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Tristan Tzara desires most earnestly to overthrow reality, not just art, and to this end he would rather play anarchist chess, moving pieces situated at random on a board occupying any number of dimensions. He is nonetheless fascinated with the limitations of the game because there are infinite possibilities within these limitations, a paradox much like the study of the Torah, the reading of one verse numerous times so that it loses its apparent meaning and becomes pure sound, referencing something primal and unknown. He waits like a junkie for the moment when the high hits and the apparently banal turns magical. At that moment, the mechanical movements of the head moved by reason become abstract. Abstraction is freedom and, amazingly, abstraction appears most accessible through the narrow gate of rules. Each square is a mouth opening into Chaos and each piece, once moved, changes the entire universe, like words rearranging the cosmos.
This is way beyond Lenin’s play. Lenin wants to win and he stubbornly insists on the rational unfolding of the plan of History, a process that is as objective and solid as the wooden chess pieces on the board. The wooden knight in his hand is real, it exists beyond him, but it must move two and one squares because that is the Law. History has Laws that proceed from objective reality.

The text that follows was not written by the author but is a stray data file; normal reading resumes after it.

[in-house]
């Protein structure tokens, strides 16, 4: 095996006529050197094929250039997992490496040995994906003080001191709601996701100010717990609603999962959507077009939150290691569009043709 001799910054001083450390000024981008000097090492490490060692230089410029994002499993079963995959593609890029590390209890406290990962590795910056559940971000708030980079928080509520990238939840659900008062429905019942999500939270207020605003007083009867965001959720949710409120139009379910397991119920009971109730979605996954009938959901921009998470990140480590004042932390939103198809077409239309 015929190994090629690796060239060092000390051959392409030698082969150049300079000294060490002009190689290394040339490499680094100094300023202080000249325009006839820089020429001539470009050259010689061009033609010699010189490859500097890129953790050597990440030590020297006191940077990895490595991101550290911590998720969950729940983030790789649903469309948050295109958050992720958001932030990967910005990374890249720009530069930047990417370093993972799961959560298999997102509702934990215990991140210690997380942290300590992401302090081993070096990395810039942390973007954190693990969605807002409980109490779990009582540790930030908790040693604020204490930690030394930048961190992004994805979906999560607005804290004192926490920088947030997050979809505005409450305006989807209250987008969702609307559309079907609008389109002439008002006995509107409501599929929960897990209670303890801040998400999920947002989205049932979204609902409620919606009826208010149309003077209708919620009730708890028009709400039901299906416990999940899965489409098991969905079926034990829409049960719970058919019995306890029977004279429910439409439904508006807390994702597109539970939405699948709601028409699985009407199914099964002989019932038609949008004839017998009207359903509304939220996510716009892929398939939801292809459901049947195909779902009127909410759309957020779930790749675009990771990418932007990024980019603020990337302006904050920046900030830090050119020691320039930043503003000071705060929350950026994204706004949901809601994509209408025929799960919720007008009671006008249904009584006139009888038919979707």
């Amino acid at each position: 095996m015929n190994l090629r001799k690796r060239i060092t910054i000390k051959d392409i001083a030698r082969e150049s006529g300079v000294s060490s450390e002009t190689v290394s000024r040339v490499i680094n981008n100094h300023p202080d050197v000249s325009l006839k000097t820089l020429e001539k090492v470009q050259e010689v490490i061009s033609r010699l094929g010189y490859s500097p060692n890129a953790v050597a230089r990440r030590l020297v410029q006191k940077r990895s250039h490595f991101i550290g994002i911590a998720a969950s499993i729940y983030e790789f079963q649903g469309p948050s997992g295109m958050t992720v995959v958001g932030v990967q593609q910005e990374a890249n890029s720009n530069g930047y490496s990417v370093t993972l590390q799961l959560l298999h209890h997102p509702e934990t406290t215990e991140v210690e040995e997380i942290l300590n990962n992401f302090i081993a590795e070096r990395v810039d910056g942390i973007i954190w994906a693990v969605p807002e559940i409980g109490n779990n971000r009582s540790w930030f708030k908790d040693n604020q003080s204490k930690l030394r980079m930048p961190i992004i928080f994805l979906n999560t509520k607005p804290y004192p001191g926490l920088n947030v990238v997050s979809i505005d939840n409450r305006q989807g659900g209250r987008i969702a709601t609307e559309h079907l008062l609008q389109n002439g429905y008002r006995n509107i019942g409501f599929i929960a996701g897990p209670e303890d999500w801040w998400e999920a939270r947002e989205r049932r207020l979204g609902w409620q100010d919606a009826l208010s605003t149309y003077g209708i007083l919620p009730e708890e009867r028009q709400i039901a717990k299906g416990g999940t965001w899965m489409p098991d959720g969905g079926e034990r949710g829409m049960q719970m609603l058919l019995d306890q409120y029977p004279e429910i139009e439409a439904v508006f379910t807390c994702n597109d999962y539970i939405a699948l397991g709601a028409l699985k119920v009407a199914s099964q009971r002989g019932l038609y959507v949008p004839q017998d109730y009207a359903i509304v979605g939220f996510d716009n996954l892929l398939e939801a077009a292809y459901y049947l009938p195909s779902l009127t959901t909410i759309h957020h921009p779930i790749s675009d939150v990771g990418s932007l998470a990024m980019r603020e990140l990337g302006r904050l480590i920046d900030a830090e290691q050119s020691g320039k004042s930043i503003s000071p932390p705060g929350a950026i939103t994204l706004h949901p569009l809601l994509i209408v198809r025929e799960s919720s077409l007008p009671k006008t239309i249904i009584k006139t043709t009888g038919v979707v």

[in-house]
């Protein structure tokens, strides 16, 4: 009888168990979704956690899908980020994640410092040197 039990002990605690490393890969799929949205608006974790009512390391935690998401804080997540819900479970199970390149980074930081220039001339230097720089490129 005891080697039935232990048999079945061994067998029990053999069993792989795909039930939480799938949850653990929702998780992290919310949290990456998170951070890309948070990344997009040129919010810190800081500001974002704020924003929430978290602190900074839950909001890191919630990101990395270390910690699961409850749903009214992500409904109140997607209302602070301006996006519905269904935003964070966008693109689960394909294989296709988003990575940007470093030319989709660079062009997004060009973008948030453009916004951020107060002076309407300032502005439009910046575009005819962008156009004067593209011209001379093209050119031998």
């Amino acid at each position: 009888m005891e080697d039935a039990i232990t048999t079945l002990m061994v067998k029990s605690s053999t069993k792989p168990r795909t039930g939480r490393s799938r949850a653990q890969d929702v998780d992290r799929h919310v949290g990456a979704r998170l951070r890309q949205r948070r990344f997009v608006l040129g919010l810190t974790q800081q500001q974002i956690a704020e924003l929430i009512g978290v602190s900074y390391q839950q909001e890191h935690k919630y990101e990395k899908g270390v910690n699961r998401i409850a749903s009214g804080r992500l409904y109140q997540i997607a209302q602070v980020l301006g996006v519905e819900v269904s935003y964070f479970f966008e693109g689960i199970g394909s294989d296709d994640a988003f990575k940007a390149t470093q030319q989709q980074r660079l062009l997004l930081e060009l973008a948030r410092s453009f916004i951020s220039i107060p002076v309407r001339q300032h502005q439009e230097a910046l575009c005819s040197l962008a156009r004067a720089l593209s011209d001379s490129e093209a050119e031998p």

The Laws of Chess have on occasion accommodated politics. Benjamin Franklin is said to have lobbied for the taking, not just the surrender, of the King because he did not want to play a royalist game. A republican game, he thought, would make the King a citizen, as mortal as a pawn. Lenin decided something similar when he ordered the Tsar and his family killed. I doubt if Franklin would have gone so far: abdication and removal from the board would have satisfied him.
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For both Tzara and Lenin, chess is fascinating beyond metaphor. Chess is the Bible of war. Jews were enabled by their portable religion, the Bible (the Book), to keep the faith. They idled the time between pogroms and expulsions by studying the Bible. Chess enabled nomad warriors to while away the time between battles by playing chess, a game of divine origin that was a transcendent mirror of war that validated their campaigns. Fundamentally different languages attend the players: Lenin is validated by the logic of the board, Tzara by its possibility of transcendent egress. Lenin has his hand on the knight when he realizes that his opponent is none other than the Tzar. Tzara. He pulls on the reins and the knight leaps forward.